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Close-Packed Structures

The crystal structures of a large number of metals, alloys and inoganic compounds can be described geometrically in terms of a close-packing of equal spheres, held together by interatomic forces. Frequently, the positions of one kind of atoms of ions in inorganic structures correspond approximately to those of equal spheres in a close-packing with the other atoms distributed among the voids. All such structures will be referred to as close-packed structures though they may not be ideally close-packed. The close-packed arrangement of equal spheres in a plane is shown in Fig. 1 where each sphere is in contact with six other spheres. Since the symmetry of this layer is 6mm , such a layer is called a hexagonal close-packed layer. Let this layer be called an A layer. It contains two types of triangular voids, one with the apex of the triangle upwards in the diagram and labelled B, and the other with the apex downwards and labelled C. In the two-dimensional unit cell indicated in the figure (a=b, $\gamma$=120$^{\circ}$) the three positions, A, B and C have coordinates 00, $\frac{1}{3}$ $\frac{2}{3}$ and $\frac{2}{3}$ $\frac{1}{3}$.

In a three-dimensional packing the next hexagonal close-packed layer of spheres can occupy either the sites B or C, but not both. Similarly the layer above a B layer can be either C or A and that above a C layer either A or B. No two successive layers can be alike. The positions B and C are displaced with respect to A by vectors +S and -S respectively where S = a/3 $\langle$$\overline{1}$010$\rangle$ in the Miller-Bravais notation.

Any sequence of the letters, A. B and C with no two successive letters alike represents a possible manner of close-packing equal spheres. In such a three- dimensional close-packing, each sphere is surrounded by and touches 12 other spheres. This is the maximum number of spheres that can be arranged to touch a given sphere and it provides the maximum packing density for an infinite lattice arrangement. (There are however other arrangements of a finite number of equal spheres which have a higher packing density1.) It is evident from the foregoing that the number of different close-packed structures that are possible in three dimensions is infinite. The identity period or c dimension of the hexagonal unit cell in a three-dimensional close-packed structure is determined by the number of layers after which the stacking sequences repeats itself. The two most common close-packed structures which occur in nature are: (i) the hexagonal close-packing (hcp) with a layer stacking ABAB.. and (ii) the cubic close-packing (ccp) with a layer stacking ABCABC.. They have identity periods of two and three layers respectively. In addition to the hcp and ccp modifications, a number of materials, like SiC, ZnS, CdI2, PbI2, AgI and GaSe are known2,3,4 to crystallize in a large variety of close-packed structures, called polytypes, with larger identity periods. The different polytype structures of the same material have identical a and b dimensions of their hexagonal unit cell but differ along c . Even for the same identity period of n layers, a number of different close-packed structures are possible with different arrangements of the n layers. The extent to which a real crystal structure approximates to a close- packing can be determined from the h /a ratio, where h is the separation between successive close-packed layers and a is the diameter of the spheres. For an ideally close-packed structure, this ratio must be $\sqrt\frac{2}{3}$ = 0.81652,5. Table 1 lists the h /a ratio for some metals and inorganic materials with hcp structure.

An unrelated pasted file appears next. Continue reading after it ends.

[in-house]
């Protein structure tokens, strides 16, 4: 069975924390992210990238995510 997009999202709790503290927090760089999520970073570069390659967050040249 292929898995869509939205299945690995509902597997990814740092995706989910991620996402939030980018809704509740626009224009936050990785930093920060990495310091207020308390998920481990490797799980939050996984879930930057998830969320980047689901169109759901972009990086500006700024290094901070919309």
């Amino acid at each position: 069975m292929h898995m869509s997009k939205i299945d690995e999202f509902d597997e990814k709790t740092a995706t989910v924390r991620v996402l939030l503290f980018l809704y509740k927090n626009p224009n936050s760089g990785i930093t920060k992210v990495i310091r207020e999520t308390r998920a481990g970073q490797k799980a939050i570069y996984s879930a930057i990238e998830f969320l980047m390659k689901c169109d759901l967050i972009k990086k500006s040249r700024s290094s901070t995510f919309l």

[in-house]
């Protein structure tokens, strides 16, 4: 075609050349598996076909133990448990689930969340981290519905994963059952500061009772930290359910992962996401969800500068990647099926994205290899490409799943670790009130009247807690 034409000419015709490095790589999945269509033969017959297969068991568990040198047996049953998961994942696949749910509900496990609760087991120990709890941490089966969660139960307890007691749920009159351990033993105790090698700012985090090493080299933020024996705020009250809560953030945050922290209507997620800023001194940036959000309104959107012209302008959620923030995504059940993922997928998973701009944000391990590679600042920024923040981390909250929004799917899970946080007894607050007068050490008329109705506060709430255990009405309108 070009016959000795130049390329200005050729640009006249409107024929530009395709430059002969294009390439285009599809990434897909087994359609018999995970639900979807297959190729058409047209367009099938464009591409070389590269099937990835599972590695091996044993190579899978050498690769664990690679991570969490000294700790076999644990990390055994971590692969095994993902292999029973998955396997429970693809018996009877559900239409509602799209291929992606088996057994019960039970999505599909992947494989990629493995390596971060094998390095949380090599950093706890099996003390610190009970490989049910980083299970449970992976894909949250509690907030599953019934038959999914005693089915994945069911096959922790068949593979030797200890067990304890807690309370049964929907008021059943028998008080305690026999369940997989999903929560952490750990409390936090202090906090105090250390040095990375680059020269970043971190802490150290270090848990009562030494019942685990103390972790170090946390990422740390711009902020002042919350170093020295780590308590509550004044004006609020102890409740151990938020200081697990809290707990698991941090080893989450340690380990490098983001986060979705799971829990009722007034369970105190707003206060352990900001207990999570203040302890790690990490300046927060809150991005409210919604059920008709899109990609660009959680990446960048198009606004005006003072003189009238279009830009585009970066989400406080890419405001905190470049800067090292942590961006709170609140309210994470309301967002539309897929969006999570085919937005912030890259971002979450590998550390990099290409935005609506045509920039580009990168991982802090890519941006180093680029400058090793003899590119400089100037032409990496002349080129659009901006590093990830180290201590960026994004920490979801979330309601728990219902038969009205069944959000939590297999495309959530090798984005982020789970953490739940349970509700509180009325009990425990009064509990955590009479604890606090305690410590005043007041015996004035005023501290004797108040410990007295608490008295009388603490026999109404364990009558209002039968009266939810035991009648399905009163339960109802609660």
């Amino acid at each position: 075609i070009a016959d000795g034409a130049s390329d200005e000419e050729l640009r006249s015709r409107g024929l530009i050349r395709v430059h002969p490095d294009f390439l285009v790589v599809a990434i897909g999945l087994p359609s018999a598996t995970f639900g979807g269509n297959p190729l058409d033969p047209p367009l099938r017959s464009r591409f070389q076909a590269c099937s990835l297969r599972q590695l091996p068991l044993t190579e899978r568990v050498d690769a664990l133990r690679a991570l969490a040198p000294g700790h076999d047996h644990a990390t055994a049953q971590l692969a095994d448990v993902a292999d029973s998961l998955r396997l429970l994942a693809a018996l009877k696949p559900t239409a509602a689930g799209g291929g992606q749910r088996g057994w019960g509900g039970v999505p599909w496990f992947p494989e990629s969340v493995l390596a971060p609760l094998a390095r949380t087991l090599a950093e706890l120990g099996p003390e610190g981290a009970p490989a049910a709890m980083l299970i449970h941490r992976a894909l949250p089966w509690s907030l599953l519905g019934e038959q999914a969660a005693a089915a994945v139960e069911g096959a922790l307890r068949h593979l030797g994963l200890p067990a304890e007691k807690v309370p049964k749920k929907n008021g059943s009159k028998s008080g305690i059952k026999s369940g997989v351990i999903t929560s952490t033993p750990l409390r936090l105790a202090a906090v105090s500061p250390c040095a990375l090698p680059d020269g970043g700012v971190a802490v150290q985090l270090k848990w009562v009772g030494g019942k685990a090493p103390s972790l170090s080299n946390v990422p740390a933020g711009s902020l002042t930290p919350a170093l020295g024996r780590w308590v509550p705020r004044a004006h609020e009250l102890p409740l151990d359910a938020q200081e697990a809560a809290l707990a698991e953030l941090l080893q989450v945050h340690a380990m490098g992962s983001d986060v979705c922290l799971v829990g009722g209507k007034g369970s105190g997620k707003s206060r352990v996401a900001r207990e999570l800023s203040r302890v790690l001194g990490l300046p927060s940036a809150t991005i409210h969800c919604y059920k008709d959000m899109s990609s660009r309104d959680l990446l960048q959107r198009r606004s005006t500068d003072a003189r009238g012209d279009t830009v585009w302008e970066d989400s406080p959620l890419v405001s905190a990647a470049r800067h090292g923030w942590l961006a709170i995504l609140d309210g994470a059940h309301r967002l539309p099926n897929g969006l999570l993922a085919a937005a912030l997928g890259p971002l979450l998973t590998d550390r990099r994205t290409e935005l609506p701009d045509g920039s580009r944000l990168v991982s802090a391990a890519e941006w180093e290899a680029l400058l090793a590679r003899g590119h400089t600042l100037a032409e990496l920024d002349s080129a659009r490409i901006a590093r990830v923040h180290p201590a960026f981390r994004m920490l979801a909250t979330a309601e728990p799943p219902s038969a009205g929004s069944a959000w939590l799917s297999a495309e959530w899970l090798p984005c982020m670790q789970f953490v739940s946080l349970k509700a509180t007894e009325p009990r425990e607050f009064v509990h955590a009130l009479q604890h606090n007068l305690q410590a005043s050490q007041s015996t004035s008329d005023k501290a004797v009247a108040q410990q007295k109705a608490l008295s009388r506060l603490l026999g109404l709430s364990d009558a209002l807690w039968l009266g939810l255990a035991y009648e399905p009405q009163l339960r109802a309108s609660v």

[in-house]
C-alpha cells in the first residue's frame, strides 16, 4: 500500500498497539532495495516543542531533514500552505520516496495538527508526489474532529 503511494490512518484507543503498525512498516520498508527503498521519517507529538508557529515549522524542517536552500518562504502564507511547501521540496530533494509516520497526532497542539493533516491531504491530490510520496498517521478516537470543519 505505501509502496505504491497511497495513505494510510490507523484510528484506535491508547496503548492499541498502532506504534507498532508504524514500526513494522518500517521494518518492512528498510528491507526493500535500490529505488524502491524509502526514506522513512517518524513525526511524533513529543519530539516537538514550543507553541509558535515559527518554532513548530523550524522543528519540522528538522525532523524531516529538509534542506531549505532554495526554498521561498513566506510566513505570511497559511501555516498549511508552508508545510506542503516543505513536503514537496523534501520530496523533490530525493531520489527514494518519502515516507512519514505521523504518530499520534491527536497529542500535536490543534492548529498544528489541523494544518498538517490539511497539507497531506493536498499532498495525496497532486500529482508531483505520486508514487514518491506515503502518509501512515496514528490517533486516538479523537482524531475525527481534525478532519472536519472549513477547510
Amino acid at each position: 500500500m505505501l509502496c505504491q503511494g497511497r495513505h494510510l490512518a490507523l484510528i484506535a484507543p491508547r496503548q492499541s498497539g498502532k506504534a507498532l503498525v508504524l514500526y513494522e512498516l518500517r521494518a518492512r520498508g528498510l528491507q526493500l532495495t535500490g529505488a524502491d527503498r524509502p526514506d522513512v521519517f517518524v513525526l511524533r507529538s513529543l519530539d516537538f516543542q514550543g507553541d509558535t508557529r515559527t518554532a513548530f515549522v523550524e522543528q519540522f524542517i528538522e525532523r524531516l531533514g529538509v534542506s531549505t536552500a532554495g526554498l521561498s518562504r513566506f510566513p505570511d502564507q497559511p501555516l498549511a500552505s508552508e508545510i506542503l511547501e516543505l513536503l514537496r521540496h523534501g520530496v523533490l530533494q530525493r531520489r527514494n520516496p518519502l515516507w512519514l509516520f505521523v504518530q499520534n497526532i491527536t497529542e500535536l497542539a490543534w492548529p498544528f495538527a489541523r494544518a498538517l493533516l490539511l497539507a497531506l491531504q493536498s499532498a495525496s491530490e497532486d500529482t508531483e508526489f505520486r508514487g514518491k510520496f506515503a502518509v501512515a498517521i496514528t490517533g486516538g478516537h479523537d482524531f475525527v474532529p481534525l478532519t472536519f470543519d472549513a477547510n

Table 1: Table 1
Material h/a Material h/a
Cd 0.943 AgI 0.815
Zn 0.928 BeO 0.815
He 0.8165 CdSe 0.815
Co 0.814 ZnO 0.800
Mg 0.812 AlN 0.800
Sc 0.797 CdS 0.810


 
Figure 1: The close-packing of spheres.
\begin{figure}
\includegraphics {fig1.ps}
\end{figure}



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